Kirkuk demography under threat
Thounsands of Arab IDPs relocated in the city
Although before 2003 the central government of Iraq was forcing Kurdish families out of Kirkuk and relocating Arabs from the center and south of the country in the city in an attempt to change the city’s demography, this process was supposed to be undone after the fall of the Saddam Hussein’s Baathist Party.
However, Arabs continued to move into the city and settle there due to the security deteriorations in the south and center of the country. Now the security threats increase due to the war Islamic State imposed on the country.
The authorities in Kirkuk and the political observers see this move as a threat to the demography of the city.
Some 21,800 Arab families were moved to Kirkuk before 2003 as part of the Arabization process, out of which 14,000 have been compensated by IQD20 Million (approximately US$17 thousand) to return to their home towns. However, only 2,000 families have left Kirkuk while the rest are still there.
During 2003-2014, some 9,000 Arab families resettled in Kirkuk and registered at the city’s refugees and immigration department, while there are many more families who are currently there without informing the authorities.
Additionally, after the events of June 10, 2014, when the ISIS took control over wide areas in the northern provinces of Iraq, some 71,000 more Arab families fled to Kirkuk. This is in addition to many families who have not registered with the immigration department.
This makes a total of more than 100,000 Arab families in Kirkuk only within the past 11 years, which approximates to some half a million people.
Kawez Mala Parez, a Kurdish political observer says only a small number of the Kurds who have been pushed out of Kirkuk as part of the Arabization process before 2003 have returned to their homes in the city.
According to Parez, some 58,802 displaced Kurdish families have registered to return to Kirkuk, some of whom have received the compensation pay of IQD10 million, i.e. half of the compensation for the Arabs, while most of them have never actually returned to the city.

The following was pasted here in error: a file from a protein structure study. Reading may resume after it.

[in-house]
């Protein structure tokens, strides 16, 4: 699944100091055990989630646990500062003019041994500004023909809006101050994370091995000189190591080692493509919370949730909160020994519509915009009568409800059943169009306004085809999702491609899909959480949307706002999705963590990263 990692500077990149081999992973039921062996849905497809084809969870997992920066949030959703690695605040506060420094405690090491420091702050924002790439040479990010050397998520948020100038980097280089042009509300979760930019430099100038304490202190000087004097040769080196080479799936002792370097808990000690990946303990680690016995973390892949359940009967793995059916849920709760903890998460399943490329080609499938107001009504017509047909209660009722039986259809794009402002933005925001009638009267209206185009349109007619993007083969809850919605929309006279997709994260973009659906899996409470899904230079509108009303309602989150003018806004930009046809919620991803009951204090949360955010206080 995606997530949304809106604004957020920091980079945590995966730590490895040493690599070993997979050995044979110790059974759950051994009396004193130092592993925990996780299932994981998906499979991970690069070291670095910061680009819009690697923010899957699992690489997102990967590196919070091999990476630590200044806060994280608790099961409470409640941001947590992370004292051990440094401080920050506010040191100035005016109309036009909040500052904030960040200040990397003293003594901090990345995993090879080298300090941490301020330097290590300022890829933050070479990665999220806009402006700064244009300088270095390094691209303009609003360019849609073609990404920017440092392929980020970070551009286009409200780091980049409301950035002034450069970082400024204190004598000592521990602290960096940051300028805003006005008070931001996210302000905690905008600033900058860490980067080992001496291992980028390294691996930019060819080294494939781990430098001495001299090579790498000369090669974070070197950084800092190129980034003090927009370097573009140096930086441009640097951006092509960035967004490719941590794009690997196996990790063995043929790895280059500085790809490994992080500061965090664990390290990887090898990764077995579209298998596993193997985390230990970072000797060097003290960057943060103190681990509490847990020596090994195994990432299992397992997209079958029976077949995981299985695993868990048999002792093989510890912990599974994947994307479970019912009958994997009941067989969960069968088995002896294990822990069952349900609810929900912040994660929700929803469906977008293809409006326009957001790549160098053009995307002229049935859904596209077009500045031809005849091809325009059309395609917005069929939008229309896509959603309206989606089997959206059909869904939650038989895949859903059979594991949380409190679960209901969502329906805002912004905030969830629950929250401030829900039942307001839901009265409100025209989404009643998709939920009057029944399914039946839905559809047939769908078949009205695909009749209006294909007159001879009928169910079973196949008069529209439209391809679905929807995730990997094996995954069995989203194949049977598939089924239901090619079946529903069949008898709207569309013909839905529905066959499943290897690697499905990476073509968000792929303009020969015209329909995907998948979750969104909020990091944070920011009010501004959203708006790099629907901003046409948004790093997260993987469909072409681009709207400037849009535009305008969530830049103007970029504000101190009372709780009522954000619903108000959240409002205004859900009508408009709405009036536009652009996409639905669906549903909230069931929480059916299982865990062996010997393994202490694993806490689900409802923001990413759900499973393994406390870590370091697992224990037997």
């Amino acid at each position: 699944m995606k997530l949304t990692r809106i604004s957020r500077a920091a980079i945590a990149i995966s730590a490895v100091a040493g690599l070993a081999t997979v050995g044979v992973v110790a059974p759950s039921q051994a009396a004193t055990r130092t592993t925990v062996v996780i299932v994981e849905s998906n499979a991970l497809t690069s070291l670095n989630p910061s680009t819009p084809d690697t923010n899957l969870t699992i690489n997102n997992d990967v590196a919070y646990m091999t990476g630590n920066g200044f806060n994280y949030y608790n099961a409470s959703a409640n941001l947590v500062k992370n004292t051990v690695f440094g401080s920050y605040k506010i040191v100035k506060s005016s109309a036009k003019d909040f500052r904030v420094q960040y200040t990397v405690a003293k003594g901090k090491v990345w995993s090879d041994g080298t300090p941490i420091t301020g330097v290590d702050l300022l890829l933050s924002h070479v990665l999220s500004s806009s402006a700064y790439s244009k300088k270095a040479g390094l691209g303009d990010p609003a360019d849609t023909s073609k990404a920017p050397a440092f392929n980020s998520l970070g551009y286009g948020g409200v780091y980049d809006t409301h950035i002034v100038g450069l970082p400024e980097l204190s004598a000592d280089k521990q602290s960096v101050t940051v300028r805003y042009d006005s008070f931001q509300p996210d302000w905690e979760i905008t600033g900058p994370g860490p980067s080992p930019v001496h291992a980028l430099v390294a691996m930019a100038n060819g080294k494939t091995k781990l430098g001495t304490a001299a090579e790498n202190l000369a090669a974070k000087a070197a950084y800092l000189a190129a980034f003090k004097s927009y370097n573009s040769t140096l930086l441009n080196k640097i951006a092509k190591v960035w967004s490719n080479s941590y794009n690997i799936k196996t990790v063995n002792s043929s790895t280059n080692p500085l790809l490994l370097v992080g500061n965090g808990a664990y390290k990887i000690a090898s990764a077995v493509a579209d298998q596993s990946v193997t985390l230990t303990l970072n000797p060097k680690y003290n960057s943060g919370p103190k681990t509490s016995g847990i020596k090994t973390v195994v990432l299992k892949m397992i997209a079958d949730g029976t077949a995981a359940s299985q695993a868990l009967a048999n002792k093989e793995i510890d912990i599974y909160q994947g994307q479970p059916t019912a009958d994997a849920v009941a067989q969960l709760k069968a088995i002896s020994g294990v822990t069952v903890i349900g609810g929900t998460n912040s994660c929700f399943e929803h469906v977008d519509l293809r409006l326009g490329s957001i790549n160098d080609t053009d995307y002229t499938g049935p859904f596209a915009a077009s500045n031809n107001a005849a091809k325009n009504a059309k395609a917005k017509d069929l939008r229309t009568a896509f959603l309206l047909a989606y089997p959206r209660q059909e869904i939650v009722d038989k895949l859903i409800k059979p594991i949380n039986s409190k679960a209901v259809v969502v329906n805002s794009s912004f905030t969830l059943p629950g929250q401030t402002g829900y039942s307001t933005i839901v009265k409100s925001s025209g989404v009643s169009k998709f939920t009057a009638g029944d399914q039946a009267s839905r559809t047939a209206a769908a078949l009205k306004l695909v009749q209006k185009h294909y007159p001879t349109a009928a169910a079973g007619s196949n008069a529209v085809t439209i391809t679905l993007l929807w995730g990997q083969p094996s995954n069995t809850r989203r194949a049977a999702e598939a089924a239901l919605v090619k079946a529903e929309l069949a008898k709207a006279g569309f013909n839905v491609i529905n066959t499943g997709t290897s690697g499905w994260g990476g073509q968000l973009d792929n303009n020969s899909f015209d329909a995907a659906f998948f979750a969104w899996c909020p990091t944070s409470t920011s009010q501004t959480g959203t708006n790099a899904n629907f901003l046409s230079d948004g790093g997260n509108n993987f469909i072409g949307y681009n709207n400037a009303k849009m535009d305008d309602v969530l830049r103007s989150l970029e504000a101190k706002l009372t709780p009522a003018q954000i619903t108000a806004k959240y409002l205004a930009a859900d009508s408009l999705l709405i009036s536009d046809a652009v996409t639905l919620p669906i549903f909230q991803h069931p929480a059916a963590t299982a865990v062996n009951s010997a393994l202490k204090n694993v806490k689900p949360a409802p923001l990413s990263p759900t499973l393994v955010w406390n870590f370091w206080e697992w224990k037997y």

“Additionally some other Kurdish families of Kirkuk have left their hometown during the past 11 years and have resettled in other places inside Kurdistan Region,” said Pare. “The last parliamentary elections of Iraq showed that more than 100,000 Kurdish voters from Kirkuk are living in Kurdistan Region, while the families of an overwhelming majority of the Kurdish high rank- ing officials of Kirkuk live outside Kirkuk, and even abroad.”
Kamil Salayee, Mayor of Kirkuk, says due to the restrictions by his office for the settlement of the Arab displaced families inside the city, more than 5,000 families are currently residing in the city illegally.
He also says the majority of the other 60,000 families who are legally in the city have fake documents.
“Some groups have faked the mayor’s stamp and have been giving permanent residence permits to the Arab families and have been transferring their food ration cards from their places of origin to Kirkuk,” says Mayor Salayee. “They are doing that for an amount of money ignoring the fact that they are betraying the sacred land of Kurdistan, since this significantly harms the issue of returning Kirkuk to the Kurdistan Region administration and proving its Kurdistani identity.”
According to the Iraqi constitution all Iraqis are free to live in any province or city in Iraq including Kirkuk without restriction. However, Kirkuk Mayor believes that Kirkuk is a special case and should be differentiated from other cities, and the ethnic components of the city should not be allowed to try to increase their community sizes to change the demography of the city.
“The immigration of Arab families to the city, even if justified in a way or another, is eventually an attempt to change the city’s demography and hence it is a dangerous process that should be stopped.”